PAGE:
Giving Compass' Take:
- Employee resource groups can help shape and push DEI policies in the workplace forward, as well as employee giving and volunteering programs.
- How can leaders support employee resource groups to drive social change in businesses?
- Learn more about employee giving programs.
What is Giving Compass?
We connect donors to learning resources and ways to support community-led solutions. Learn more about us.
With the environment of the Great Resignation and labor shortage, companies are struggling with employee attraction, retention, and productivity. Not only do employees want opportunities to participate in social good at work, they want to know that their employer cares about the issues that matter to them. So, it is critical to ensure your social impact initiatives are influenced by voices from across your employee base. Now is the time to understand how leveraging employee resource groups (ERGs) can positively contribute to your company’s DEI work and shape your workplace giving and volunteer programs.
What is the connection between ERGs and DEI?
ERGs and DEI go hand in hand. Since employee resource groups are made up of largely underrepresented members in the workplace, they have a special interest in diversity, equality, and inclusion challenges at the workplace. Many of these members have experiences and insight they can share, both good and bad.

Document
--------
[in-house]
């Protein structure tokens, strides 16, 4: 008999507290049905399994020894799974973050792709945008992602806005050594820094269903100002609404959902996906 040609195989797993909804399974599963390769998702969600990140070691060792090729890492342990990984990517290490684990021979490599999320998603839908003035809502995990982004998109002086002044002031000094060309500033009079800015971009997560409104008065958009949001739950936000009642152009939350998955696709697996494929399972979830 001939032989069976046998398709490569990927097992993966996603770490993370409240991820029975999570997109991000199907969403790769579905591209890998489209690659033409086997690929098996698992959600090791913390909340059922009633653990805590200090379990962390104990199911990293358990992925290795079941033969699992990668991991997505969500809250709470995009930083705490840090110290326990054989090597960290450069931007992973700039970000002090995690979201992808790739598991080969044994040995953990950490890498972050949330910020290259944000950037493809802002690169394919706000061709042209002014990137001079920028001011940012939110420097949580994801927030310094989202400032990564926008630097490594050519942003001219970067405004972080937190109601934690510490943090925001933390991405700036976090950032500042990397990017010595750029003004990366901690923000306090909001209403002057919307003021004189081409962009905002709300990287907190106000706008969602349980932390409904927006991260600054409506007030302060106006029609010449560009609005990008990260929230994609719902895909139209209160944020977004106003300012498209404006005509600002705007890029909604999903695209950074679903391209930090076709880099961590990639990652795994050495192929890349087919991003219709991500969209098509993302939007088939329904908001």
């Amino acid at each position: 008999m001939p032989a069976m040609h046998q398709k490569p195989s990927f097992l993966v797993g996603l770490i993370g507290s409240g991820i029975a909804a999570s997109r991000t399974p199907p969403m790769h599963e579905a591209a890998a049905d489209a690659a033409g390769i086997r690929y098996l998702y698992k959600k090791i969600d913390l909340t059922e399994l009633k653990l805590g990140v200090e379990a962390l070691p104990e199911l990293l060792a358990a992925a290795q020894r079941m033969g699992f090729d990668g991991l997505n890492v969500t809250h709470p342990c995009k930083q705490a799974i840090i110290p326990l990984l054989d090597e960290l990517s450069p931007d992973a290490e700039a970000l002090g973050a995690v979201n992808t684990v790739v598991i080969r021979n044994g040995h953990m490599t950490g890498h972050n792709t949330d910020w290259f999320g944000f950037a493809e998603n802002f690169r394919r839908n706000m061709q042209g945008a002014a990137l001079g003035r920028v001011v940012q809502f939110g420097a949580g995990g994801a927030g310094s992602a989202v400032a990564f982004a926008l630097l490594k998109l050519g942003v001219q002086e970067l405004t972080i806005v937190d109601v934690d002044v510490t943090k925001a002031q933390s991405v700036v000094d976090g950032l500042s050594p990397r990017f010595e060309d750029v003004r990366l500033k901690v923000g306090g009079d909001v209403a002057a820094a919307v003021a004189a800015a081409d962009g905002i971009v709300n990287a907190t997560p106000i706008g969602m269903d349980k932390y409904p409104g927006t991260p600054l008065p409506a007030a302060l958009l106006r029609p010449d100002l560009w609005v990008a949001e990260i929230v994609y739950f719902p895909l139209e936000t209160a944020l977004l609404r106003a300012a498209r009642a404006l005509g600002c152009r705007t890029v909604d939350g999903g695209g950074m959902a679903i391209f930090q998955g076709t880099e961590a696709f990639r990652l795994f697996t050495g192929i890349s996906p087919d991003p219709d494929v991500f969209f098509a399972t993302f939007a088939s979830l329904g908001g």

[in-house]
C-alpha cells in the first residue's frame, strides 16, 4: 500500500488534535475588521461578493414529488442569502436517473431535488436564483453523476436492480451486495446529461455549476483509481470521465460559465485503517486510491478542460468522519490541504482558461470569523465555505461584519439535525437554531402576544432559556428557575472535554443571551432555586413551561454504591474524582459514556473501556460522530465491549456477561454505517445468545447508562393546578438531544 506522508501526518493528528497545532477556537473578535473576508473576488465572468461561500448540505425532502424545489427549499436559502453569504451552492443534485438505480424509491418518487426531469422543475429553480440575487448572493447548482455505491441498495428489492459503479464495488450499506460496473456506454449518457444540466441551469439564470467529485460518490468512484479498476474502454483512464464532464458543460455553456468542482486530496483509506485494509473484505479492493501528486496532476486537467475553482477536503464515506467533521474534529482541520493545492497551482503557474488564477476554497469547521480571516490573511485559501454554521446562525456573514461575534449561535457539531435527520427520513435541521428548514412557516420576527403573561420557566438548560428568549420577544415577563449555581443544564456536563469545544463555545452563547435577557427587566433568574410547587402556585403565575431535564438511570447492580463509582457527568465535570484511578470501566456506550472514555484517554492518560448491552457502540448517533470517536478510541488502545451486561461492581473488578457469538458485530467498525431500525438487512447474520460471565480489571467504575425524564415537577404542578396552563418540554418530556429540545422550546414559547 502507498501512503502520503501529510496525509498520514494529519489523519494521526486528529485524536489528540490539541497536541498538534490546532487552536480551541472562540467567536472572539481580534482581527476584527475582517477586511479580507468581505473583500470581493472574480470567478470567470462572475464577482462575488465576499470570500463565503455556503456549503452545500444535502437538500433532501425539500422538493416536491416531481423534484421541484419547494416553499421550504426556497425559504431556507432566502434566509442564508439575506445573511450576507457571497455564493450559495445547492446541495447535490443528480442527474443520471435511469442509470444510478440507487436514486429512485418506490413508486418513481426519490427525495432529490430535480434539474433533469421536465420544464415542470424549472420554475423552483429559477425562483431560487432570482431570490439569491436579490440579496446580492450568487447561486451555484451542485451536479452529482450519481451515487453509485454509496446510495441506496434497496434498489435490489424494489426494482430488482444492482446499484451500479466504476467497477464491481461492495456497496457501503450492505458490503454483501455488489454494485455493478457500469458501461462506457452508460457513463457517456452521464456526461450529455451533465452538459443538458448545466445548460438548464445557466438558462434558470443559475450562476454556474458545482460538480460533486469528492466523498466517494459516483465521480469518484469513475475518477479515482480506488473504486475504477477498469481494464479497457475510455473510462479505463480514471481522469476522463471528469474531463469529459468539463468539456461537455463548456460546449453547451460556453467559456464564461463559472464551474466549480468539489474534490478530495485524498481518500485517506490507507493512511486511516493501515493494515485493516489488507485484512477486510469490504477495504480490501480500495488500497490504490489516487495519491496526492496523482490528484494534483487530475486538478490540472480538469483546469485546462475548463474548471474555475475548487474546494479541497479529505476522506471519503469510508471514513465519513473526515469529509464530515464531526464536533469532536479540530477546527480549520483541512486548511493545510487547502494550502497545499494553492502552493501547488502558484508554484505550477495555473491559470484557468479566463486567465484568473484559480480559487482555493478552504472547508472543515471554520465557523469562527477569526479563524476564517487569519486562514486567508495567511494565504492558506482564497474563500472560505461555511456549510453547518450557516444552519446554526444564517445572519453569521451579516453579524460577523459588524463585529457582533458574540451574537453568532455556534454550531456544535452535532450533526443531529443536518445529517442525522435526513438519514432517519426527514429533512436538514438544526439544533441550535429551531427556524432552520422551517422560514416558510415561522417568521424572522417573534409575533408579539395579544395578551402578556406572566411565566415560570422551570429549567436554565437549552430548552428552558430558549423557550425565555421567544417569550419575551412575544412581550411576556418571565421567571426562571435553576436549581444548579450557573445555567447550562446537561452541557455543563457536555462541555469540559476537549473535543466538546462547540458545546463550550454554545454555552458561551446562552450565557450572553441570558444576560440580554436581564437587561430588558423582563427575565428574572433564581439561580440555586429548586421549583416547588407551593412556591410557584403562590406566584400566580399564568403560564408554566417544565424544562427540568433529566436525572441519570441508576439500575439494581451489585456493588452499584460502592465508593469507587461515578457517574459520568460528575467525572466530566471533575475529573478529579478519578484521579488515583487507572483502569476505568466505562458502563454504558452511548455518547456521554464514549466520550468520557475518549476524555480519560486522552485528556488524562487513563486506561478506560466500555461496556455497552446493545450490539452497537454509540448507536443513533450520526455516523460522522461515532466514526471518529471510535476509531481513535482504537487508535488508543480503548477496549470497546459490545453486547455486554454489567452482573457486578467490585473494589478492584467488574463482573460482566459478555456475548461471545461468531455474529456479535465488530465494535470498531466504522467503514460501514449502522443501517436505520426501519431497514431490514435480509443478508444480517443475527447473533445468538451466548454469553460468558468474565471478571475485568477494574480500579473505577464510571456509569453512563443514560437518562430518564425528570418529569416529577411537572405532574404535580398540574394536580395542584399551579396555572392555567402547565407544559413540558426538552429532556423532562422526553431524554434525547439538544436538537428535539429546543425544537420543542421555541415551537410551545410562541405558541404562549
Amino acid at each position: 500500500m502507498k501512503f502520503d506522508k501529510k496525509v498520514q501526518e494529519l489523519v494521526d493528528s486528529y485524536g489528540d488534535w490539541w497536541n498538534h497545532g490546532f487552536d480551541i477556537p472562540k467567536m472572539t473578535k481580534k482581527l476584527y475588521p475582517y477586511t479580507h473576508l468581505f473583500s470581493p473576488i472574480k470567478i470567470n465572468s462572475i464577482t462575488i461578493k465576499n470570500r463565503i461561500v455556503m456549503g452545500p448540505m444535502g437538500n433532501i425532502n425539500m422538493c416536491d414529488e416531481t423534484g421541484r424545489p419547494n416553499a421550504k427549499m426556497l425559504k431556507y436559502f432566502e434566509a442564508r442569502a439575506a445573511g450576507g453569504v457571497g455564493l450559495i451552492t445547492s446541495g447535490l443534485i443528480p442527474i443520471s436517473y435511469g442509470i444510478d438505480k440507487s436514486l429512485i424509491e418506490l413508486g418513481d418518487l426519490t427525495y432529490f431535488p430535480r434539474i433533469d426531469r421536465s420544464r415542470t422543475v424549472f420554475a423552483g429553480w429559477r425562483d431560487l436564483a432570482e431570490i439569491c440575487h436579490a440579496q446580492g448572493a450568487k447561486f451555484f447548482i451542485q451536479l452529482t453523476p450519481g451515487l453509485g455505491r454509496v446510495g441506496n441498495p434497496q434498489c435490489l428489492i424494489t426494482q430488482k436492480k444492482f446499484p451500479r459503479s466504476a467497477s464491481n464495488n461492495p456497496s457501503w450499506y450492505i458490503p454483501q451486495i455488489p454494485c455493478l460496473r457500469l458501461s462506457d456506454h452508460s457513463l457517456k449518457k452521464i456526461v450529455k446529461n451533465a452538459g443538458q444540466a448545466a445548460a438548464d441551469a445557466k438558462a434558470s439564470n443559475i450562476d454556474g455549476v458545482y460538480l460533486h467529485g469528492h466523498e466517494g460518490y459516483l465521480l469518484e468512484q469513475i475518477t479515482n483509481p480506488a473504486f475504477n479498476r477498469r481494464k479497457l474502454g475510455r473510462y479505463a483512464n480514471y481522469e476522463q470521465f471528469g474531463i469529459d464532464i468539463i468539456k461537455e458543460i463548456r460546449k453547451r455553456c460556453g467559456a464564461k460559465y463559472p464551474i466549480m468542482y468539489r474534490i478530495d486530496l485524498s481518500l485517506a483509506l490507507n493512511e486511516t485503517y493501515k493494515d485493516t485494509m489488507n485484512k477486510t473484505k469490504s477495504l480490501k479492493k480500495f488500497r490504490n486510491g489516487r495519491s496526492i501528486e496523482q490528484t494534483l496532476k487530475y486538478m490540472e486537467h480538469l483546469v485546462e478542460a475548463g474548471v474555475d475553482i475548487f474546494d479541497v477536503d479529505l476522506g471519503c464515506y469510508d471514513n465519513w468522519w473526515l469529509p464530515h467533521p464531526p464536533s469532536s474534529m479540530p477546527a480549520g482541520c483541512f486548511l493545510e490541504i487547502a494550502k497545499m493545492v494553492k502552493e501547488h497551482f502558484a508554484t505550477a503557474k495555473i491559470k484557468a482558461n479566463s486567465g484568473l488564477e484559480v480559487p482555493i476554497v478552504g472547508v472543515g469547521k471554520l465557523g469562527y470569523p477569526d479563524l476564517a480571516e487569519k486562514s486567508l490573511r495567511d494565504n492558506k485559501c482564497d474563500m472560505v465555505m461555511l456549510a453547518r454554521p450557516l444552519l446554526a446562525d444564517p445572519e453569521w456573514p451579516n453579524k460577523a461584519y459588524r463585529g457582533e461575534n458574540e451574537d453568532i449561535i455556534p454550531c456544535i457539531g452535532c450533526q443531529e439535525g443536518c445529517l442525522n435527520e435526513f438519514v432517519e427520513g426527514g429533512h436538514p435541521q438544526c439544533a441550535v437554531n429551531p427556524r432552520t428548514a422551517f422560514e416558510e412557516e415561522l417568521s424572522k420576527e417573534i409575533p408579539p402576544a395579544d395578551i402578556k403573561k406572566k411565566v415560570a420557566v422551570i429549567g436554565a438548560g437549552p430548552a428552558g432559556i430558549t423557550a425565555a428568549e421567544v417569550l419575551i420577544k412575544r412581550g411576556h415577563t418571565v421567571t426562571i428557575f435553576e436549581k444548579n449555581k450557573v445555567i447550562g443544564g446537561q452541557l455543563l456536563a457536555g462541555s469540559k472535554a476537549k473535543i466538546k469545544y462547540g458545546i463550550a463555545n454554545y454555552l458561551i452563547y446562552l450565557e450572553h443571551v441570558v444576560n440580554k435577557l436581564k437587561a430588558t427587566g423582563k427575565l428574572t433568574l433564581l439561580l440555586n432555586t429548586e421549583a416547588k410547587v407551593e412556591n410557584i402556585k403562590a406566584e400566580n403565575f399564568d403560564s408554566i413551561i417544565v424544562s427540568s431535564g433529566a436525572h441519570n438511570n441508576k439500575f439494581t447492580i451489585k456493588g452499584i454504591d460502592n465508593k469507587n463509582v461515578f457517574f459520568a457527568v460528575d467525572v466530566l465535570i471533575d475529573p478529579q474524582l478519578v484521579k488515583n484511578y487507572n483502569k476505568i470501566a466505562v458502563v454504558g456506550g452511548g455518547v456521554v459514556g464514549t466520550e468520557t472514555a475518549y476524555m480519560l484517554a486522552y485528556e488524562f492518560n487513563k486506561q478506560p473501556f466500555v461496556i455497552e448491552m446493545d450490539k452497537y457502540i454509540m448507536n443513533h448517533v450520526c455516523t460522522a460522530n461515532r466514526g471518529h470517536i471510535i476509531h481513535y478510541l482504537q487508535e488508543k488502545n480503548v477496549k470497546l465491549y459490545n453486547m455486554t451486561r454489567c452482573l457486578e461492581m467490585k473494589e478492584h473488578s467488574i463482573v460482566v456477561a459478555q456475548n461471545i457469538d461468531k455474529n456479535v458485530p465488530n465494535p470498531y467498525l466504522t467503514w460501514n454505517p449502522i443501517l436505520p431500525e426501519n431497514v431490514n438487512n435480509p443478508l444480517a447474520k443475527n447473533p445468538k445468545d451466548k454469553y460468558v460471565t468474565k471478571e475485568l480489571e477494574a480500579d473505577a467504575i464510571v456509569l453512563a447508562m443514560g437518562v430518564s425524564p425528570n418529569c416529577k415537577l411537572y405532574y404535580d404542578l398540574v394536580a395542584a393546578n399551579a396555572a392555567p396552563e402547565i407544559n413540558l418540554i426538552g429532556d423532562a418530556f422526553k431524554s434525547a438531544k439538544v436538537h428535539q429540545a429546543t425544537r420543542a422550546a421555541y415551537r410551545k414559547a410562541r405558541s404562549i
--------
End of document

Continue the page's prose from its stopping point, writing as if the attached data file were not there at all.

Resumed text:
How ERGs help shape DEI policies
Because of the work that ERGs do to voice concerns and boost influence for underrepresented groups in the organization, ERGs present strategic means for developing DEI in organizations. Some of the improvements employee resource groups offer DEI are:
- Growing cultural awareness
- Developing positive relationships
- Enhancing communication effort
- Creating an environment of equal value
- Promoting psychological safety
And this comes from employers listening to what ERGs say and developing policies and initiatives that address the concerns brought to their attention. When companies take action to change company culture, real improvements can happen, including boosting giving and volunteering programs.
How can employers leverage ERGs to amplify their giving and volunteering programs?
Increasingly, people want to work for organizations that share the same values that they believe in. This stems in many ways from the social awareness brought on by events and movements of the last few years. ERGs can be a valuable asset in an organization’s journey to establish programs that matter to their employees and to engage those employees in those programs.
Read the full article about employee resource groups at Bright Funds.